While one could get inside to remove the hard drive, that would be noticed. And while one could also attempt to e-mail info, that stream was monitored for any heavy traffic.

  9. Gromitt Gunn says:

    @Mikey: I find it very hard to believe that the Federal Government couldn’t find a manufacturer willing to contract to make PS/2 keyboards and mice to spec.

  10. Mikey says:

    @John Burgess:

    Better than ten years ago, State Dept. would not allow any computer that processed classified info to even have USB ports.

    Better than ten years ago, you could still find computers that didn’t have them.

    Now Congress is looking at legislation to somehow limit contractor access to highly-classified information, as if that’s the problem. Hanssen (FBI agent), Pollard (Navy intel analyst), Ames (CiA analyst), Montes (DIA analyst), et al., were not contractors, and their espionage was far more extensive, and damaging, than what Snowden has done.

  11. Mikey says:

    @Gromitt Gunn: You’d think they would, but they don’t. Government is big on COTS (commercial off-the-shelf) these days because it’s a lot cheaper.

  12. john personna says:

    A sysadmin could access USB ports directly on the motherboard.

  13. DC Loser says:

    I find it very hard to believe that the Federal Government couldn’t find a manufacturer willing to contract to make PS/2 keyboards and mice to spec

    Low bidder wins. NSA uses off the shelf Dells (probably with Chinese parts). Snowden had access to NSAnet, its internal Top Secret IT system, that’s also tied into worldwide JWICS system that DoD uses.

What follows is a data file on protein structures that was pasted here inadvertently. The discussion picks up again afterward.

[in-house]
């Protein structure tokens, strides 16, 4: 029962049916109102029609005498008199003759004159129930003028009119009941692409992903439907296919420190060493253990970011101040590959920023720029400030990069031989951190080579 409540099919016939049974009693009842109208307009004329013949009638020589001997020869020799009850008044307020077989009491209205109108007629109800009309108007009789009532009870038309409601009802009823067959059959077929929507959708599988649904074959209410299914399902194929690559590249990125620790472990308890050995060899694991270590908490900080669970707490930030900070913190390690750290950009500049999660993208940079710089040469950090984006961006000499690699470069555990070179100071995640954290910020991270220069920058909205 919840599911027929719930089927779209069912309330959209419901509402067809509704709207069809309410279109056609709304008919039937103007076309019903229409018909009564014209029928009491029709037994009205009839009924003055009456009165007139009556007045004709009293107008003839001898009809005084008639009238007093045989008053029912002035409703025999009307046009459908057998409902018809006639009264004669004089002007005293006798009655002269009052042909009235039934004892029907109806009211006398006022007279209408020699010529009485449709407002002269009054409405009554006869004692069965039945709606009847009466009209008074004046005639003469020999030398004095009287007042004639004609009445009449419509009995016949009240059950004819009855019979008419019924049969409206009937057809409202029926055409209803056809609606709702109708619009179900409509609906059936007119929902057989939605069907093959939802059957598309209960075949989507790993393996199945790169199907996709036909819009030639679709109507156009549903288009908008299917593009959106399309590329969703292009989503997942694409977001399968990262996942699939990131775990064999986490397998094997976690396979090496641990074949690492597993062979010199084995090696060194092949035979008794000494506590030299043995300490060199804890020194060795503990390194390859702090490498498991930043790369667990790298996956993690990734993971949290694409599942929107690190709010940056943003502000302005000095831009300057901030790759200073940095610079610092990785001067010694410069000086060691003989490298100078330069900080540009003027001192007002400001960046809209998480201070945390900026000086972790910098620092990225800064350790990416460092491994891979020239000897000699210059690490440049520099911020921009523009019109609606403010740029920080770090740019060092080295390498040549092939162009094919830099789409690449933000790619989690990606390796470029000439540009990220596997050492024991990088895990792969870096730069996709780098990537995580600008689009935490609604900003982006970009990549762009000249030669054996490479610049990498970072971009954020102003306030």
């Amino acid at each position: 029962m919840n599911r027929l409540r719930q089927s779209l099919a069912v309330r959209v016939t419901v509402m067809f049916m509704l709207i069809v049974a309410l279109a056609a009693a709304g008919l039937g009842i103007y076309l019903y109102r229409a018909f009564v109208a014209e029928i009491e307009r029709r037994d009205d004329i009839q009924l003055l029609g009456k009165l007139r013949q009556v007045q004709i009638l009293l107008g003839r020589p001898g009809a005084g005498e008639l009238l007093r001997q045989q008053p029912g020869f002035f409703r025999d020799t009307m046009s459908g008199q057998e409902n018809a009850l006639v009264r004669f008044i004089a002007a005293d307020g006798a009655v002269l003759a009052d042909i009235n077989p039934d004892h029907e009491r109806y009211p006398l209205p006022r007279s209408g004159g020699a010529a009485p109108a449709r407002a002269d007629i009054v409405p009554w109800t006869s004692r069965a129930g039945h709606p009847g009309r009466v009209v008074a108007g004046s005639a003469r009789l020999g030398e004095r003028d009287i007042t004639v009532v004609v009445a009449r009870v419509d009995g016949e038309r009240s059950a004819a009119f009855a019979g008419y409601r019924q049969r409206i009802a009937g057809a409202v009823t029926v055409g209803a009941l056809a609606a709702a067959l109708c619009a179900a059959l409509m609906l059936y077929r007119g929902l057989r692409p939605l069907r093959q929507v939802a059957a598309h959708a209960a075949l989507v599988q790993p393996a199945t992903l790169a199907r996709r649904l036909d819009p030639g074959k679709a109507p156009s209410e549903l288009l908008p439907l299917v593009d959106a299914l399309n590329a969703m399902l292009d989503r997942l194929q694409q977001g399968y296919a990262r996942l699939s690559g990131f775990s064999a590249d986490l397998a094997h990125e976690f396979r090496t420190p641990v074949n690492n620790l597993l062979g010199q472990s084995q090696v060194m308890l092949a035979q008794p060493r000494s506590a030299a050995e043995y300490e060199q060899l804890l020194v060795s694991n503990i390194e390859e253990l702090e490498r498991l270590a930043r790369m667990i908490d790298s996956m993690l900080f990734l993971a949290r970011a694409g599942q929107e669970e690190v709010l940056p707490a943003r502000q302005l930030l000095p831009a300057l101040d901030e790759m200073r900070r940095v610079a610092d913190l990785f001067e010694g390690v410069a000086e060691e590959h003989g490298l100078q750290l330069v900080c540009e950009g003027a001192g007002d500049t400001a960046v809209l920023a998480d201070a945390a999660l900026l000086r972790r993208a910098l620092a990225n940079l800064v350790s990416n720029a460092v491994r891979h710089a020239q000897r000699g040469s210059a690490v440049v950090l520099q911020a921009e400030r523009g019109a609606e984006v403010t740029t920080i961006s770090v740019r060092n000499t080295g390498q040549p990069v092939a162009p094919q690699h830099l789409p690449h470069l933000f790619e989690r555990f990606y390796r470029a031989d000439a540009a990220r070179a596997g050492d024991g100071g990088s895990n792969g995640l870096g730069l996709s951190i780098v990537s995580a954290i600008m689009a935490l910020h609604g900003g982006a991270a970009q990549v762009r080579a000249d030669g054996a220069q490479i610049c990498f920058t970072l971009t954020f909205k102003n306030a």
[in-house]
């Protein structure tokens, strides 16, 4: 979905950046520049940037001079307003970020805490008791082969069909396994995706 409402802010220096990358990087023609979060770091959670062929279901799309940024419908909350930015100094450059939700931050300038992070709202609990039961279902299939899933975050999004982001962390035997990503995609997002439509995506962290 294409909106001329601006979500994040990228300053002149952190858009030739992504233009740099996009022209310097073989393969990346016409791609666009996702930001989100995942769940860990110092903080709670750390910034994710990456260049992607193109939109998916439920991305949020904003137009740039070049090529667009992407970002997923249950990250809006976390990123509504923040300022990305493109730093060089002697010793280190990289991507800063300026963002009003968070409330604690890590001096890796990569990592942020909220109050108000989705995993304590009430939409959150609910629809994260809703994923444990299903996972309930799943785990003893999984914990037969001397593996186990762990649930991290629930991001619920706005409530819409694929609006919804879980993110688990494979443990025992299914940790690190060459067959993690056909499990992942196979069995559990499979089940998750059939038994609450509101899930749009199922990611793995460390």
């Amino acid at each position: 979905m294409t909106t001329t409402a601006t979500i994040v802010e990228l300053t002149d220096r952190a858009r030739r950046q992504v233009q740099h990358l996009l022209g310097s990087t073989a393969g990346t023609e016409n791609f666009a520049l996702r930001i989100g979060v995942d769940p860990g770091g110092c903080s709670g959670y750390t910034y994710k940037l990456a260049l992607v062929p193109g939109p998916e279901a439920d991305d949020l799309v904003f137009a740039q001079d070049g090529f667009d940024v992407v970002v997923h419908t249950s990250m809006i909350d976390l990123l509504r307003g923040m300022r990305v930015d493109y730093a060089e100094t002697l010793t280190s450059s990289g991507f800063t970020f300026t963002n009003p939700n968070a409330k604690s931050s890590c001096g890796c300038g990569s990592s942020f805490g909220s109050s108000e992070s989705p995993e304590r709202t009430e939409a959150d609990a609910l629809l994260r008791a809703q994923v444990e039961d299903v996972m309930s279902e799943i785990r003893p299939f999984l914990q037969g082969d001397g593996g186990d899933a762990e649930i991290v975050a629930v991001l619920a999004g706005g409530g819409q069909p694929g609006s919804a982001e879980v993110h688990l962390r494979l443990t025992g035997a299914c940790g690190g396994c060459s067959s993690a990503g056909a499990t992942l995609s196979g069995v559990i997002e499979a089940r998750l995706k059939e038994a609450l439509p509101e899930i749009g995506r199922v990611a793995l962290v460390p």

14. John H says:

    It is entirely possible to selectively block the use of USB thumb drives without requiring all USB ports to be disabled or removed. We do it to protect our organization’s proprietary information throughout our global enterprise, and you can be sure that information is a lot less sensitive than “top secret”. The problem is that you cannot have a system without administrative access. It’s amusing/disturbing that the same security organizations that will implement the most petty and detailed security policies for the public, can’t properly implement the management structure and oversight required to prevent the security nightmare that is sufficient administrative rights, physical access, and bad intent.

  15. Gromitt Gunn says:

    @Mikey: That seems both foolish and unsurprising. Heh.

  16. Mikey says:

    @Gromitt Gunn: Perhaps, but on the other hand, having manufacturers dedicate time and resources to building computers with such obsolete technology specifically for the government would doubtless be very expensive, and probably fail a cost/benefit analysis. Incidents such as Snowden’s are really quite rare.

    Even if it were possible to eliminate the “insider” threat–and it isn’t–doing so would be far more costly than its worth. And we’d be hearing an endless stream of news stories about “the computer that cost taxpayers $5000 that you can get at Best Buy for $499” and such.

  17. Davebo says:

    You’ll never be able to totally secure such IT systems.

    The only possible answer is to prosecute those who break the law to the furthest extent possible.

    It’s not a perfect deterrent but it’s all we have.